The PassLock system was designed to prevent vehicle theft by disabling fuel to the engine if attempts are made to start the vehicle without the correct bitted key. PASSLock increased the level of security while retaining the ease of service and costs offered by standard ignition lock systems. Unlike...
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The PassLock system was designed to prevent vehicle theft by disabling fuel to the engine if attempts are made to start the vehicle without the correct bitted key. PASSLock increased the level of security while retaining the ease of service and costs offered by standard ignition lock systems. Unlike the General Motors PASSKey I/II, VATS, PASSKey III, or keyless, the security of the PassLock system is built into the lock and is not dependent on a specialized key or separate device.
NOTE: For the purpose of this article, the terms PassLock, Magnetic Resonance Device (MRD) and Vehicle Theft Deterrent (VTD) are interchangeable.
No programming is required for the PASSLock-equipped vehicle to accept additional keys. Any key blank with the proper profile cut to the correct depths can be used to operate the ignition lock.
For the 1995-1/2 model year, General Motors introduced PASSLock, the first ignition lock equipped with a magnet mounted into the ignition lock cylinder and a corresponding Hall-effect sensor mounted into the housing assembly. When the correctly cut key is inserted into the lock cylinder and rotated, the magnet registers on the sensor’s three switch points. The sensor electronically signals the vehicle’s on-board computer, and the fuel supply remains on if the electronic value matches the code stored in the computer.
If the values do not match, the fuel supply is shut off. After three consecutive failed attempts, PASSLock will enter Long Tamper Mode, disabling the engine for 10 minutes while the Theft System indicator on the instrument panel flashes.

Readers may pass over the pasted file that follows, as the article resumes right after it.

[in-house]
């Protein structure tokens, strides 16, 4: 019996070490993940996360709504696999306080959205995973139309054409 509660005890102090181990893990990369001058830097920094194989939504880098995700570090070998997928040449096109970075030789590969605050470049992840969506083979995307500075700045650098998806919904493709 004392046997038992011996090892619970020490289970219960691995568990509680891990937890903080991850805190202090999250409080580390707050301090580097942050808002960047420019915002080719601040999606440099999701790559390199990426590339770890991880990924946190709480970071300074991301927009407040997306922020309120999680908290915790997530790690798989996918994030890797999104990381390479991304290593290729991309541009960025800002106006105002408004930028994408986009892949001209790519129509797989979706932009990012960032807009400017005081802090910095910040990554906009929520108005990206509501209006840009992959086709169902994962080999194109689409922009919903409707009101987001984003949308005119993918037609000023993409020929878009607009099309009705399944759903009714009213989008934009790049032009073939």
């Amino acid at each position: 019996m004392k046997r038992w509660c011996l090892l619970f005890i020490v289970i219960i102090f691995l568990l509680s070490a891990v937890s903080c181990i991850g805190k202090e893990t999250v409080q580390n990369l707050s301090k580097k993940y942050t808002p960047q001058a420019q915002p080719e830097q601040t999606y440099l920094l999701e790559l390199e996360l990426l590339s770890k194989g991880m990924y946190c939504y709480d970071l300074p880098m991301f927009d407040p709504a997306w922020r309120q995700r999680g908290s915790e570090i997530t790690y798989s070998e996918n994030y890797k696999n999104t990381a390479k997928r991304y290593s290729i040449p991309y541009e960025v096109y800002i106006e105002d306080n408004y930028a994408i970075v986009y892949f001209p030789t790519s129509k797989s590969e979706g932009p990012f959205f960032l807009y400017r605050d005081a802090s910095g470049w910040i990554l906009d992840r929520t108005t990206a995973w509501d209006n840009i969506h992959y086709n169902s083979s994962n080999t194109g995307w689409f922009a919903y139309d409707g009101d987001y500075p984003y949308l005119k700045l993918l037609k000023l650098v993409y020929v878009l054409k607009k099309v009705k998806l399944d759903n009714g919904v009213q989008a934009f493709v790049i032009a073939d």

The PASSLock system is designed such that forced rotation normally damages the electronics, immobilizing the vehicle. According to General Motors, should the ignition lock be force rotated, the lock must be replaced in order to operate the vehicle.
Note: The theft deterrent function of the PASSLock System locks out the fuel injectors after the engine is started. However, before a tamper mode engages, the car may run for a few seconds. The engine will then stall.
PASSLock was developed for the General Motors 10-cut lock mechanism. There are three basic styles of PassLock ignition locks: Modular, Modular in-dash, and CSS. When purchasing a replacement ignition lock, make sure the part number is correct for the year, make, and model. PASSLock ignition locks vary by the version (PASSLock I or II), the type of connector, and if wired, the length of the wire. Installing the incorrect ignition lock will usually result in the vehicle not being operable.
Depending upon the year and the model, replacing the ignition lock can result in the need to disassemble the dashboard. Early vehicles equipped with the modular PASSLock ignition locks had a long wire that went from the ignition switch to a connector behind the instrument panel. The modular in-dash ignition locks and the CSS ignition lock cylinders do not have wiring that must be plugged in.
When replacing a PASSLock ignition lock, there is a one in 10 chance the Hall effect sensor is the same value as the lock being replaced. Replacement locks do not have an identified sensor value. When the starter is engaged for the first time and the engine starts but stalls, the instrument panel security light will flash, indicating the vehicle is in the secure mode (it will not start) and must be programmed to accept the new lock.Note: To avoid programming when the ignition lock needs to be replaced, use the housing of the ignition lock, which contains the Hall-effect switch. Replace only the plug. The Hall-effect switch determines the magnetic value.
To reprogram PASSLock I ignition lock:
Step 1. After replacing the lock, try to start the vehicle with a correctly cut key. There is a one in 10 chance that the car will start.
Step 2. If the new lock does not match the electronic value in the vehicle’s computer, an indicator light on the instrument panel will begin flashing and the car will be disabled.
The VATS-operated security system uses a modified ignition lock and key with a resistance pellet mounted into the shoulder.
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